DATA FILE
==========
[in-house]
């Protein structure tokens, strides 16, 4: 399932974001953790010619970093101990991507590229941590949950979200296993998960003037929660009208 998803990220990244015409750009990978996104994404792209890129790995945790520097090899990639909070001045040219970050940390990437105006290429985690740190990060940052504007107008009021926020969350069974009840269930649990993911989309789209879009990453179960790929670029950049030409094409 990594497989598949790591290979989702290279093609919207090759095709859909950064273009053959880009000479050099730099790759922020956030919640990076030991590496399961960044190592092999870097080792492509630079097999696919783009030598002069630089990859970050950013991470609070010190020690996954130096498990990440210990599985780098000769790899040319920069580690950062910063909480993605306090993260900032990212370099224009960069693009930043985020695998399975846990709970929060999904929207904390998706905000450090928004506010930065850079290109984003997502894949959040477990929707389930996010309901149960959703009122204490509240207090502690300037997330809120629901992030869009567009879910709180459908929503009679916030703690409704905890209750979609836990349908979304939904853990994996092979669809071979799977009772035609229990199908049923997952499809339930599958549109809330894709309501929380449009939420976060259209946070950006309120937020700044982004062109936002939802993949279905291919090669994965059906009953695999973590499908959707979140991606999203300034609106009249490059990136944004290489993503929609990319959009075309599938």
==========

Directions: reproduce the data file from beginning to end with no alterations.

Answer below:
[in-house]
């Protein structure tokens, strides 16, 4: 399932974001953790010619970093101990991507590229941590949950979200296993998960003037929660009208 998803990220990244015409750009990978996104994404792209890129790995945790520097090899990639909070001045040219970050940390990437105006290429985690740190990060940052504007107008009021926020969350069974009840269930649990993911989309789209879009990453179960790929670029950049030409094409 990594497989598949790591290979989702290279093609919207090759095709859909950064273009053959880009000479050099730099790759922020956030919640990076030991590496399961960044190592092999870097080792492509630079097999696919783009030598002069630089990859970050950013991470609070010190020690996954130096498990990440210990599985780098000769790899040319920069580690950062910063909480993605306090993260900032990212370099224009960069693009930043985020695998399975846990709970929060999904929207904390998706905000450090928004506010930065850079290109984003997502894949959040477990929707389930996010309901149960959703009122204490509240207090502690300037997330809120629901992030869009567009879910709180459908929503009679916030703690409704905890209750979609836990349908979304939904853990994996092979669809071979799977009772035609229990199908049923997952499809339930599958549109809330894709309501929380449009939420976060259209946070950006309120937020700044982004062109936002939802993949279905291919090669994965059906009953695999973590499908959707979140991606999203300034609106009249490059990136944004290489993503929609990319959009075309599938």